We are not here concerned with any question of enforcing decrees for support or alimony entered in courts of foreign jurisdiction, the effect of which would be governed by the law of the jurisdiction where entered, but rather are concerned with the powers of the courts of this Commonwealth in proceedings under G. L. (Ter. Ed.) c. 208, Section 37, for the modification of decrees entered therein for the payment of alimony in divorce proceedings. Those powers are exclusively governed by our laws and not by those of any jurisdiction beyond our borders. No question of full faith and credit under the Federal Constitution is involved in the interpretation by us of the laws in question governing the jurisdiction and powers of courts of this Commonwealth.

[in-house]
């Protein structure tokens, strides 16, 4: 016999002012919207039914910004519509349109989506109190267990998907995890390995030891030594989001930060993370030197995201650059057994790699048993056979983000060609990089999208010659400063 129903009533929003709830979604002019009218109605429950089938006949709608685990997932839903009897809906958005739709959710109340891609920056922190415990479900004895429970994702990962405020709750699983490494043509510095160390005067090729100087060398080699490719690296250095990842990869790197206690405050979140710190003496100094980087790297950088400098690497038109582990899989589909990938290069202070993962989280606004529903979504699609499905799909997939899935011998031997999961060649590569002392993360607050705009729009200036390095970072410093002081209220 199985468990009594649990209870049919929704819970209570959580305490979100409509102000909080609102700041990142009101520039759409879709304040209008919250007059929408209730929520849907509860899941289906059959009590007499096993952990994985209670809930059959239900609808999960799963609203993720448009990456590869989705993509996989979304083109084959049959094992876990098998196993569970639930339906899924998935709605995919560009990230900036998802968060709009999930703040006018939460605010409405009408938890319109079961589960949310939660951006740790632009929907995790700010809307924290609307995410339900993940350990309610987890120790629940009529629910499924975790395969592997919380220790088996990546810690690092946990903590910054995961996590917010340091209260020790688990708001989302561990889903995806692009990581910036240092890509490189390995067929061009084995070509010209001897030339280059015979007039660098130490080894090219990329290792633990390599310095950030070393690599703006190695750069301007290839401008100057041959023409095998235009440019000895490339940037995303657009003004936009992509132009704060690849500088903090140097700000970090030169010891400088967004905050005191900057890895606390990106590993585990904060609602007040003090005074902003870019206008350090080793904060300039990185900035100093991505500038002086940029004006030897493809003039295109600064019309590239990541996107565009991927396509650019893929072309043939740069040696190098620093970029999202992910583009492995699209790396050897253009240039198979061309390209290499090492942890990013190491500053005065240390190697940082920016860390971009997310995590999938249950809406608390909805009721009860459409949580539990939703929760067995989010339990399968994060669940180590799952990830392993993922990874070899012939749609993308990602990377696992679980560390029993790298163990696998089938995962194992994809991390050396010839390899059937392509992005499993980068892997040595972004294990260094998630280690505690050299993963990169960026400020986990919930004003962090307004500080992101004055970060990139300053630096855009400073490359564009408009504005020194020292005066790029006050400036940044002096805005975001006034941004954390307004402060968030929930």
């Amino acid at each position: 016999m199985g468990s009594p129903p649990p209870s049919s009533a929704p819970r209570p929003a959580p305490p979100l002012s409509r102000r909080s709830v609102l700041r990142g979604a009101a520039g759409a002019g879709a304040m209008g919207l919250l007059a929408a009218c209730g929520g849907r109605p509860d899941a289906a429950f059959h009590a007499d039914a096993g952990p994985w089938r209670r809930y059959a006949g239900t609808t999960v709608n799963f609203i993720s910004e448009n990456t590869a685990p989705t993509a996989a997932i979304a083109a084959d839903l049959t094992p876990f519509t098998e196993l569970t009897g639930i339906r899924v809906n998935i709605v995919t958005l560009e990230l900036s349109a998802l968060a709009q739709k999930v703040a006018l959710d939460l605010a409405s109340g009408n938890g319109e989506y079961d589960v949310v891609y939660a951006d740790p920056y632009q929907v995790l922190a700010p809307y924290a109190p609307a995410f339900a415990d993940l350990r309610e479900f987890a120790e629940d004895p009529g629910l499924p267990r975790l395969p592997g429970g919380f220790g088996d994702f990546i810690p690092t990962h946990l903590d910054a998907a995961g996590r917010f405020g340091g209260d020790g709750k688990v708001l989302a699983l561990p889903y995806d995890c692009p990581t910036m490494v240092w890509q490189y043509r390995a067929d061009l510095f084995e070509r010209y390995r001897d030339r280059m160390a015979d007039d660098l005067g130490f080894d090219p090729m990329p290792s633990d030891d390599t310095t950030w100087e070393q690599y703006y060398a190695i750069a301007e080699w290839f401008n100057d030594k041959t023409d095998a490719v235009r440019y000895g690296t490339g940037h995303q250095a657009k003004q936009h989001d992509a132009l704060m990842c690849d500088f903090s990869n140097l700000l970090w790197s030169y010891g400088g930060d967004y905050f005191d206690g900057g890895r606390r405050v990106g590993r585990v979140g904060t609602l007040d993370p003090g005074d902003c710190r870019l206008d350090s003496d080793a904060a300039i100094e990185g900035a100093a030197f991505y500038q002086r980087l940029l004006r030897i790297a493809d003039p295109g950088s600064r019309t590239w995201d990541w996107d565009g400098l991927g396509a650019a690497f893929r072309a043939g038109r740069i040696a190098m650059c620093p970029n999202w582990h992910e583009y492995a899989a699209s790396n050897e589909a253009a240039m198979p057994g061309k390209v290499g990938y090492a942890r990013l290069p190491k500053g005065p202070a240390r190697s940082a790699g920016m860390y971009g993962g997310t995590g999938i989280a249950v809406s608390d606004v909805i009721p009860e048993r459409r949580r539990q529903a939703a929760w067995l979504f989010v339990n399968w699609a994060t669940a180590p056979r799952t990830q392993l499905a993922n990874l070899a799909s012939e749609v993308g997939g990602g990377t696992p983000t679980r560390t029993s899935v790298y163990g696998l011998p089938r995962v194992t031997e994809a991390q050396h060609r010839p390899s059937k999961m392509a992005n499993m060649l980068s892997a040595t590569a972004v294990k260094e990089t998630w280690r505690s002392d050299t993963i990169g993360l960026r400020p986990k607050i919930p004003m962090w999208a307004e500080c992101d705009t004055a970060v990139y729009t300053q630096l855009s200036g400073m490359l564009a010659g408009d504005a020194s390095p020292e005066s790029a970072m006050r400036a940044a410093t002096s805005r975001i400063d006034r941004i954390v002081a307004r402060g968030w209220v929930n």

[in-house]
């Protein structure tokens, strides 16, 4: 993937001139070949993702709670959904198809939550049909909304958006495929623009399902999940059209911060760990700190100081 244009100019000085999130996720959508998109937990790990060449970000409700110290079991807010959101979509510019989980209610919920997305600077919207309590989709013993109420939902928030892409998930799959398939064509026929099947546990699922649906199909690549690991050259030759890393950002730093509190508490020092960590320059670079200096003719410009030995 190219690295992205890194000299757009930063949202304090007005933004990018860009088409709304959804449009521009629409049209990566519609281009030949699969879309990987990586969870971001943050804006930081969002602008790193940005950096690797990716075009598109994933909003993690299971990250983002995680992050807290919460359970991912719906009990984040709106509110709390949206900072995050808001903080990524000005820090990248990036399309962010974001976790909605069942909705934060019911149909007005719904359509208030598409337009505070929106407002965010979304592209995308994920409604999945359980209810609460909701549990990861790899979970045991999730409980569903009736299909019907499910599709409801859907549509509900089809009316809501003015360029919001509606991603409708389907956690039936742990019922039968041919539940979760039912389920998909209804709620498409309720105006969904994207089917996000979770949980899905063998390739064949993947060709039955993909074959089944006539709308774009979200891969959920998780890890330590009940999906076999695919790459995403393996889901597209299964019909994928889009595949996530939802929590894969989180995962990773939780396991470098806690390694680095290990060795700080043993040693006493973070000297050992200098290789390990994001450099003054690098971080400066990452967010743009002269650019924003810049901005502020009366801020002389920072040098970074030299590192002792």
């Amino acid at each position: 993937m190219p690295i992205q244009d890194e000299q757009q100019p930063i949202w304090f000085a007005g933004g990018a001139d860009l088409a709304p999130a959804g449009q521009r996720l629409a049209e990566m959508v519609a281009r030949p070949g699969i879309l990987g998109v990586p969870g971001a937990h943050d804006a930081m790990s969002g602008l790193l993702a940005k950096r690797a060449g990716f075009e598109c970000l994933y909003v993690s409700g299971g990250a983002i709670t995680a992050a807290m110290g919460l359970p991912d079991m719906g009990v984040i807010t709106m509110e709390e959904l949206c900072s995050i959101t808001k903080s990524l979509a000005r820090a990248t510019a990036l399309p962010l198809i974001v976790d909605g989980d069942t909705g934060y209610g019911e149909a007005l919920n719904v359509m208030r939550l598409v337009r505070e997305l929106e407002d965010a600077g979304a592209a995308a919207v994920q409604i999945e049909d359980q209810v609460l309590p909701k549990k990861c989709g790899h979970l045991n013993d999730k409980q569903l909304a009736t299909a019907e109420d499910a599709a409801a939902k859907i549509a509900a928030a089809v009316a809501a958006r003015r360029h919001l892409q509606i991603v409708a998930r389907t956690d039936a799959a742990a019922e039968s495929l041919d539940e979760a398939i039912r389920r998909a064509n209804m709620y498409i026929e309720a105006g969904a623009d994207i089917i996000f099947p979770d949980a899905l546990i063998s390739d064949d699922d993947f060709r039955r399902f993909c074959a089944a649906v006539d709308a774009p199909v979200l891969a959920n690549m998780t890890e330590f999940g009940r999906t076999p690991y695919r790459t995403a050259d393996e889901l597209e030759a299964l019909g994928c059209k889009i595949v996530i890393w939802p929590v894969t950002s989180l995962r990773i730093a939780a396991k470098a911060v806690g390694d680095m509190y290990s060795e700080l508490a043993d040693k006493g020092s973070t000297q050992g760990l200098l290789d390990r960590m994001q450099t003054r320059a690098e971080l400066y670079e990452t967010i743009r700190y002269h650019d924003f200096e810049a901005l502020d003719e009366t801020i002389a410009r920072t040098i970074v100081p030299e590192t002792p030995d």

General Laws (Ter. Ed.) c. 208, Section 37, provides as follows: "After a decree for alimony or an annual allowance for the wife or children, the court may, from time to time, upon the petition of either party, revise and alter its decree relative to the amount of such alimony or annual allowance and the payment thereof, and may make any decree relative thereto which it might have made in the original suit." The statute applies to decrees entered in proceedings in the Probate Courts with respect to the support of wives and minor children and those relating to the case and custody of the minor children. (G. L. [Ter. Ed.] c. 209, Sections 32, 33.) It is settled in this Commonwealth that the courts upon which jurisdiction is conferred under the provisions of G. L. (Ter. Ed.) c. 208, have full power and authority under Section 37 to modify decrees for alimony entered in divorce proceedings not only as to the future, but also as to arrears, that like power and authority exist upon petitions for executions to satisfy arrears or in proceedings for contempt to enforce the decrees, and that the same powers are enjoyed in the matter of decrees for support entered by Probate Courts under G. L. (Ter. Ed.) c. 209. Knapp v. Knapp, 134 Mass. 353 . McIlroy v. McIlroy, 208 Mass. 458 . Williamson v. Williamson, 246 Mass. 270 . In re Nowell, 99 Fed. 931, 932. Under Section 37 of c. 208 a decree is always subject to revision in the court that made it. Wilson v. Caswell, 272 Mass. 297 , 301.